‘Regeneration is just a word’ by May-Britt Vangsgaard Andersen

Written by May-Britt Vangsgaard Andersen with perspectives, reflections and criticism from Reeta Hafner, Kristoffer Rønn-Andersen and Tilmann Stolte

At Founders of Tomorrow’s TechBBQ panel debate in September this year, we discussed the concept of regeneration with everyone in the tent. Most of the people joining were fellow Founders of Tomorrow alumni, a fantastic – and remarkably inclusive – yearly program, which this year focused on regeneration.

This precondition for a shared language around regeneration among the alumni group allowed us to have a slightly deeper conversation, but – as several of us discussed afterwards – also sharply highlights how exclusive a concept such as regeneration quickly can become. Exclusive in the sense of excluding.

And the regenerative agenda will not reach its full potential, if it excludes. If it excludes, it is not regenerative in itself. And that is the whole complex, brilliant point at the heart of regeneration, in my own felt understanding of where we can go with this:

If (if!) we can design good processes with this idea, we will get there. It’s a means-and-end situation: If we do not use regenerative means to get there, we will not get to a regenerative end.

In order to aim for inclusion, we can try and consider the words we use. The LIX count (readability measure indicating the difficulty of reading a text) of the regenerative agenda is quite high, isn’t it? Both literally and figuratively. Just consider the words ‘literally’ and ‘figuratively’! This article in itself is for sure not walking the talk of keeping to inclusive readability. But I’m talking to us. Relatively likely you are also among the WEIRDest people in the world (Western Educated Industrialized Rich Democratic).

Josie Warden & Jenny Anderson attempt to talk about regeneration in a new, great paper on Regenerative Futures like this:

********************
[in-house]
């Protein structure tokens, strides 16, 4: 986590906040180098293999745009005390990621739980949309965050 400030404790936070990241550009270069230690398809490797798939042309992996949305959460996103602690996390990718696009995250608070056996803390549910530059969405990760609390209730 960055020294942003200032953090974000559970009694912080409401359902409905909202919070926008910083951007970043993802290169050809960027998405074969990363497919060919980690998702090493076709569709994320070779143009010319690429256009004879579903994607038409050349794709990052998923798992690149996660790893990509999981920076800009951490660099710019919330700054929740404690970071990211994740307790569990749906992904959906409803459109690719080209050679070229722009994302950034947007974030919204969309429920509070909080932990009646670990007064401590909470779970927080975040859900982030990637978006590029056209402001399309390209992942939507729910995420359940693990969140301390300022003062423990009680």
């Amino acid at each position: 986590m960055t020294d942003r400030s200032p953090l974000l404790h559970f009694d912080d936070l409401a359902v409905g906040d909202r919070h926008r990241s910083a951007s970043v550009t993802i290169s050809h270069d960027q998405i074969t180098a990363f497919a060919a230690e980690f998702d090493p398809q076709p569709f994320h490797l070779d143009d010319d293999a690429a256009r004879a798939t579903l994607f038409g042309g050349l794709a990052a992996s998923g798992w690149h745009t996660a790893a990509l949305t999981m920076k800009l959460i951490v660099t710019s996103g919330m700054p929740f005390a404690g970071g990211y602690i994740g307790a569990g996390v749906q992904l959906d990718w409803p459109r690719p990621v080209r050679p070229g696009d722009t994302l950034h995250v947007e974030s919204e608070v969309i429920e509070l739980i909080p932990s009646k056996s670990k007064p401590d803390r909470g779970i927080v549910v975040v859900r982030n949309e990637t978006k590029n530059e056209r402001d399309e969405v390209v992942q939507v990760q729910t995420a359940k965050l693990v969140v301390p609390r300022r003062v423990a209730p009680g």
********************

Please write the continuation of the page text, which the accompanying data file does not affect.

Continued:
Having a regenerative mindset means seeing the world as a living system, (…) where humans, other living beings and ecosystems rely on one another for health.” Applying this mindset is “a deliberate and intentional aspiration to move people, place and system towards the next level of evolution that is within its potential”.

Maybe we can move towards the next level within our potential by accepting that everything and all of us are connected. It’s a challenging, vulnerable, maybe scary thing to accept and even harder to integrate. The consequence of that would be that we design processes that open up conversations, allowing space for many voices. Edit the complexity of our words and in return get to be part of a more complex reality?

My personal contribution today from the camp of word nerds and connective communication dreams: I understand practical regeneration in its simplest form as connection. When we listen to each other and deeply hear. When we help each other be heard. Let’s keep talking. Keep building understanding together. Keep aiming for what we need.

Ideas for regenerative reflection:

  • What is happening around you right now?
  • Could you have a talk with yourself about what you need from the world to be okay? Maybe someone else needs that too. Could you talk to that someone else about how to maybe get what you both need one day?
  • Who are you not talking to? What do they need that is different from your needs?
  • What does the world need from you? What do other humans, other species, the world need from you to be ok?
  • How are you connected and how can that connection be one where you reinforce, support and give back to one another?
  • What can you do now?

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